Saturday, March 12, 2011


FRIENDLY FIRE by Michael Wall (Penguin, 1998)

Reviewed by Craig Sisterson

An outstanding out-of-print political thriller which despite being written more than a decade ago, feels very timely and relevant with its blend of national politics, media power and influence, international spying, and global economic markets. Worth digging out. 

Renowned expat journalist Erin Florian returns to Wellington from Europe to become Press Secretary for the new Prime Minister, after finding her French husband in bed with someone else. She quickly finds herself caught up in the political world, including plenty of intrigue caused by the new MMP system, and the Government’s junior partner undergoing a leadership coup.

When the new leader starts making outrageous demands, Erin has to dampen media speculation that the Government is coming apart at the seams. But why is the new leader so sure that Erin’s boss will eventually succumb to what seems like a poisoned chalice? Erin witnesses a killing, which is covered up, then finds herself under scrutiny from the secretive SIS, and the lesser-known but even more powerful and dangerous GSCB. More deaths, hidden conspiracies, and the country nears the brink of political and economic meltdown.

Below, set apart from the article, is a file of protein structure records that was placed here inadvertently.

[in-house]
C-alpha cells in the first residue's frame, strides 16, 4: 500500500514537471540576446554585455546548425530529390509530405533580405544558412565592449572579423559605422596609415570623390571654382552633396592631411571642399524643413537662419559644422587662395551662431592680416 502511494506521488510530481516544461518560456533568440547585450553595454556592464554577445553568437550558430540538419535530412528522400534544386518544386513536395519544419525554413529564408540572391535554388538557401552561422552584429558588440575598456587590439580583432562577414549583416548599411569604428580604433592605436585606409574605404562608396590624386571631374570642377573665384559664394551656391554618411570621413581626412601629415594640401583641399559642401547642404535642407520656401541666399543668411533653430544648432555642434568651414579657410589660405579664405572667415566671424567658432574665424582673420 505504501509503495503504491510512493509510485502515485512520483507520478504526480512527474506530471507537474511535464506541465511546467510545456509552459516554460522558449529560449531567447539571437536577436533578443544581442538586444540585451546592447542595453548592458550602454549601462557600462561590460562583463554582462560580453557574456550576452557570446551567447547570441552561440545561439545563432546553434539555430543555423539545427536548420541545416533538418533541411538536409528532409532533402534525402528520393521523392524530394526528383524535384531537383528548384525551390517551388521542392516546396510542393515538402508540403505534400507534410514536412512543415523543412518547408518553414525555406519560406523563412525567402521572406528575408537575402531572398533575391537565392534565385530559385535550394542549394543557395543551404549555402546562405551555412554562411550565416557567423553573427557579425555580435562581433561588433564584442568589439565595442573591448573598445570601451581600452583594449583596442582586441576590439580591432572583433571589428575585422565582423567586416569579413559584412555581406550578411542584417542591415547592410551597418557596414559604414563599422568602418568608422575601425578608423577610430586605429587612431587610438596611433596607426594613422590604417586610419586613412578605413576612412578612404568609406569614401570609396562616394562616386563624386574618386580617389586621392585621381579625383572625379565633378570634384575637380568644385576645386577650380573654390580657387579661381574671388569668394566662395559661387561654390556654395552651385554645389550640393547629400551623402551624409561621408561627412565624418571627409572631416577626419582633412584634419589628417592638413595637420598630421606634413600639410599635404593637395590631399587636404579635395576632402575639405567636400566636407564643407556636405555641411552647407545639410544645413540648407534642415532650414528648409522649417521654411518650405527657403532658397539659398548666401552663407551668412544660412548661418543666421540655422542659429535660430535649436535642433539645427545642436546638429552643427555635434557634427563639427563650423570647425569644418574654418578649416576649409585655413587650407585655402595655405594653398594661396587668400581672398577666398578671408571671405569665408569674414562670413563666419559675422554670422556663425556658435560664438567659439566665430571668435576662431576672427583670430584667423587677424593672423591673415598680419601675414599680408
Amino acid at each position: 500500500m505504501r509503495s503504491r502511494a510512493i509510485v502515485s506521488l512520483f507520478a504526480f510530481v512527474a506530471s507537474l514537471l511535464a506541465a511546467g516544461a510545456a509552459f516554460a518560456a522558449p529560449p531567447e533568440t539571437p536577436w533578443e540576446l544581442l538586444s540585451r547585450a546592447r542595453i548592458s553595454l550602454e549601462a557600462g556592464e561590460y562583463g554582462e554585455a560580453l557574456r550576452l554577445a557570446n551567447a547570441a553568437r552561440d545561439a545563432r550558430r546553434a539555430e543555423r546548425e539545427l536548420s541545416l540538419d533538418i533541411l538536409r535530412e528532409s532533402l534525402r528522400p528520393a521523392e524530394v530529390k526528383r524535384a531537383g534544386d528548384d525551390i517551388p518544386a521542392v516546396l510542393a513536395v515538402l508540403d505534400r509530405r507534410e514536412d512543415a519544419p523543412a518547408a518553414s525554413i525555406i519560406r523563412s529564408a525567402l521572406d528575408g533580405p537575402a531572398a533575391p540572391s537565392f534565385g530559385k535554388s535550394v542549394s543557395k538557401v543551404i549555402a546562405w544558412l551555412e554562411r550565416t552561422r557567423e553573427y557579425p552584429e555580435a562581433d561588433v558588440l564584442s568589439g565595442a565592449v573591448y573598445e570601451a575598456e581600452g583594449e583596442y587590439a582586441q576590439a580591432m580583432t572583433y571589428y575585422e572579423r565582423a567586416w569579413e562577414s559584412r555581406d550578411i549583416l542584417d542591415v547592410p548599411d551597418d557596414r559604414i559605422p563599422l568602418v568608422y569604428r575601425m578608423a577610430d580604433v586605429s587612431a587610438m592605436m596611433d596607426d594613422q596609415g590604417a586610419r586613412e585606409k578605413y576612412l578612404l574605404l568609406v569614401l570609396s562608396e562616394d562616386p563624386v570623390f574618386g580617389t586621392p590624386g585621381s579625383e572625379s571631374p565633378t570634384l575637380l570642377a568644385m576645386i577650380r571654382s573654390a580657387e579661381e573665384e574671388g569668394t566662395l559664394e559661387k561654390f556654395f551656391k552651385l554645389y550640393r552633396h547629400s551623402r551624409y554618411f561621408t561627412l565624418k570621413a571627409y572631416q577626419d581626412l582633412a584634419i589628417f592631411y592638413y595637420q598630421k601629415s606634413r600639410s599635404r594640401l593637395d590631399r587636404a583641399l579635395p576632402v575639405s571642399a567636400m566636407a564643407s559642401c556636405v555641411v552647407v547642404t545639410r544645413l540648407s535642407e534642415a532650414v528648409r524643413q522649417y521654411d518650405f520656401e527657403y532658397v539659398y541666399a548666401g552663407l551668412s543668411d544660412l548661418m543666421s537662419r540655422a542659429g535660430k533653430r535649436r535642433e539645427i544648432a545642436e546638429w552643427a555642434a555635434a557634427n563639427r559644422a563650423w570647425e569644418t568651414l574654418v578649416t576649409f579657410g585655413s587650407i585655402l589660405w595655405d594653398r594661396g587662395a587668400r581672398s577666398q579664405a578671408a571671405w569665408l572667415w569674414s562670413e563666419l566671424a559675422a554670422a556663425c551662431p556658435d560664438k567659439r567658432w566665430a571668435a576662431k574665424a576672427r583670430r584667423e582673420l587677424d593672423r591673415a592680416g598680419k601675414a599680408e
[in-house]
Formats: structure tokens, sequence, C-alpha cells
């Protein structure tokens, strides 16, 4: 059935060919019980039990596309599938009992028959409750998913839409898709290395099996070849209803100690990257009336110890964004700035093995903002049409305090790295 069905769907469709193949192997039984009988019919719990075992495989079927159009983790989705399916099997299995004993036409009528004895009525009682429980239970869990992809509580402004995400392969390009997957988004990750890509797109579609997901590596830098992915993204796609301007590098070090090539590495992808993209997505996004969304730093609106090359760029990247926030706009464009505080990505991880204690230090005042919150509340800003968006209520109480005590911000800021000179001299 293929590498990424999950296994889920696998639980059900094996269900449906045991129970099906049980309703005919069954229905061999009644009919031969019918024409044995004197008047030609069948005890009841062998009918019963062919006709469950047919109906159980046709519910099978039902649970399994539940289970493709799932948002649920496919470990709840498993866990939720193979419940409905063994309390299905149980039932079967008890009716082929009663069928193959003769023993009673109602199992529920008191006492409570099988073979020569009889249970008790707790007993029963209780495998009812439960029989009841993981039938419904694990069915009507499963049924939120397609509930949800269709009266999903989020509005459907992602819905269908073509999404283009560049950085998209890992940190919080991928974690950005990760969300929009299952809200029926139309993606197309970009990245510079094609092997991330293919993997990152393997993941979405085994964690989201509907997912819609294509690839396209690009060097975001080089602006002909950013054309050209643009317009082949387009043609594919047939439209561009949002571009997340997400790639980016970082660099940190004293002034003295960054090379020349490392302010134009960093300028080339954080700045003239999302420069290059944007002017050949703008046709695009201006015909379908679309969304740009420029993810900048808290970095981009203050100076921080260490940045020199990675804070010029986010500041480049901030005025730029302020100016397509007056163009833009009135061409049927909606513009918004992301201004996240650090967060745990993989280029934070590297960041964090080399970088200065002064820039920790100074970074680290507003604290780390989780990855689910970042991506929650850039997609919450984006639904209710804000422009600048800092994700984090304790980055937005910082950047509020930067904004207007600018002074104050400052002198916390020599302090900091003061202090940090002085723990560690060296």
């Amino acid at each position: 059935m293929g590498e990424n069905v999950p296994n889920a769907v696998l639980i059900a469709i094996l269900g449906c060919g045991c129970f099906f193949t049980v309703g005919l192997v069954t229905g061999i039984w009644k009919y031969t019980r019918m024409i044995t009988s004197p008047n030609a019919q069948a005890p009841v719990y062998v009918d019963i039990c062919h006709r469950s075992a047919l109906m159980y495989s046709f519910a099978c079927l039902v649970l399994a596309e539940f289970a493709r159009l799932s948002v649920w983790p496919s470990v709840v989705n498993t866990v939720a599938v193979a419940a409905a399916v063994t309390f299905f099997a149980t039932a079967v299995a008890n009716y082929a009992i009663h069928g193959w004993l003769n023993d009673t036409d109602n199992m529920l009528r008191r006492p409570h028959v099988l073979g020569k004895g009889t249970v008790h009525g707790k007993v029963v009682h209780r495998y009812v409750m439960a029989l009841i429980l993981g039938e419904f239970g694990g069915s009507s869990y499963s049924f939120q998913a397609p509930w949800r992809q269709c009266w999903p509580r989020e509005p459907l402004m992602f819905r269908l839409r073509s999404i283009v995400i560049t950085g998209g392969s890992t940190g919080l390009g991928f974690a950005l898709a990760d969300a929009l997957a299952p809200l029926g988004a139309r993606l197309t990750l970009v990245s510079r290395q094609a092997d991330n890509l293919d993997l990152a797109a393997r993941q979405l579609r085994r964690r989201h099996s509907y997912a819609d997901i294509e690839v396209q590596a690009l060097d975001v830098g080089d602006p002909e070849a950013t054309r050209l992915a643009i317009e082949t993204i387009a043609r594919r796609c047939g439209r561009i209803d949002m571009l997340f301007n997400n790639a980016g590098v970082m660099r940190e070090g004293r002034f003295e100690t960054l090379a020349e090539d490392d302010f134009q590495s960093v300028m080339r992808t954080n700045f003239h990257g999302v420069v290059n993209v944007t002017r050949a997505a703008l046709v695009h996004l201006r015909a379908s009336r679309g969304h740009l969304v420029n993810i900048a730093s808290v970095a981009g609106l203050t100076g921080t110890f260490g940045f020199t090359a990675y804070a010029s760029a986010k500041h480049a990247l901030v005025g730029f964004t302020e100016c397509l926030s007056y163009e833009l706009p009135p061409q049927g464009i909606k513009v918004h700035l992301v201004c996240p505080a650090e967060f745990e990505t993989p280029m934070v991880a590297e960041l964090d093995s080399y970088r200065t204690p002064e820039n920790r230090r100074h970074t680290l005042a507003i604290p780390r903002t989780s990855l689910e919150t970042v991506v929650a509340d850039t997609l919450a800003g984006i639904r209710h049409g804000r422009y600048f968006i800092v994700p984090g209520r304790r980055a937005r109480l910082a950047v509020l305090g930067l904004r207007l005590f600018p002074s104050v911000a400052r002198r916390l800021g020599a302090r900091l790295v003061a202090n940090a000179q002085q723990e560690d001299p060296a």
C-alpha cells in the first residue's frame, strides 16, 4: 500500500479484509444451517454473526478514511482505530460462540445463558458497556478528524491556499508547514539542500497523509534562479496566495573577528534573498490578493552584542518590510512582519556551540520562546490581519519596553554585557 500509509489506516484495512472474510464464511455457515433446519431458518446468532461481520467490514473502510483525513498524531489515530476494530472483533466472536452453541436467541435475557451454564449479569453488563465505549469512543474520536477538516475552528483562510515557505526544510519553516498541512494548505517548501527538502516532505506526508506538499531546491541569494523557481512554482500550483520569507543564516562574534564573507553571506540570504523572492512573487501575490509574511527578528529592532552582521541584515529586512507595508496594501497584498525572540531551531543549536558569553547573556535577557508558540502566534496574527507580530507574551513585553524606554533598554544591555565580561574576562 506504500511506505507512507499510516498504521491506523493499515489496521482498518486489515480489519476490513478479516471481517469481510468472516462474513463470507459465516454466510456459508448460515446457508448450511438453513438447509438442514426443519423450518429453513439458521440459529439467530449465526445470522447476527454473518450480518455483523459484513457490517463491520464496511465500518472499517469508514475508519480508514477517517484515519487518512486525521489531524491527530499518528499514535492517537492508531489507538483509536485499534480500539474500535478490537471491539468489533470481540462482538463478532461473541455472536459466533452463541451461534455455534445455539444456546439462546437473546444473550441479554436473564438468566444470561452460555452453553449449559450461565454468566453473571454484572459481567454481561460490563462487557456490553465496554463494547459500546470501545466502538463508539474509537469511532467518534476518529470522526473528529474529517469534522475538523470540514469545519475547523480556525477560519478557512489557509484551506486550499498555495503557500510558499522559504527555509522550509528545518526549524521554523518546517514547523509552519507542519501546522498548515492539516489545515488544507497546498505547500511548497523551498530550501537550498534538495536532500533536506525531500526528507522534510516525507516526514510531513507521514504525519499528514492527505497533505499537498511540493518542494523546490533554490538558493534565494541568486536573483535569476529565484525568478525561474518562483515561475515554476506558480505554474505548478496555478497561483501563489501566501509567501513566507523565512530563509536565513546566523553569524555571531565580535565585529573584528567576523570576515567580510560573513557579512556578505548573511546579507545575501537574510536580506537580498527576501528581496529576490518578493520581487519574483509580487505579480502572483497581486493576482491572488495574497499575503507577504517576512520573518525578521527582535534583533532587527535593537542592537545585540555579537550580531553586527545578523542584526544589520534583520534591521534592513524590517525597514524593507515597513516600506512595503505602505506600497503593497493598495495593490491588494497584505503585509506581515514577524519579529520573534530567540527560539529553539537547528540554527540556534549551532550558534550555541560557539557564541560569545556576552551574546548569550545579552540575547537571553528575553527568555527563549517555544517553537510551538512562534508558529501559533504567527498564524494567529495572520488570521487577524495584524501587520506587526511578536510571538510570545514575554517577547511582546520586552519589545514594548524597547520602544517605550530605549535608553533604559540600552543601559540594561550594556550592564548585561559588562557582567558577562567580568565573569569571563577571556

This is a flat-out great international thriller, from a talented author who's sadly fallen out of print. Before he became a novelist, Wall was himself a Press Secretary for a New Zealand Prime Minister (Jim Bolger in the early 1990s), and he certainly brings all that experience and inside knowledge to bear in what is a fantastic thriller, full of twists, intrigue, interesting characters, and more. Global economics, the Waihopai base and intelligence services, international relations, and the place of the media are all issues canvassed in FRIENDLY FIRE, woven into a cracking plot that keeps the pages whirring.

I was riveted, and left bemused that I hadn't heard more about Wall in recent years. This is world-class thriller writing, set right here in New Zealand. My overall verdict: it's well worth scouring online secondhand dealers or your local library to get your hands on a copy of FRIENDLY FIRE. I'll be reading more of Wall.

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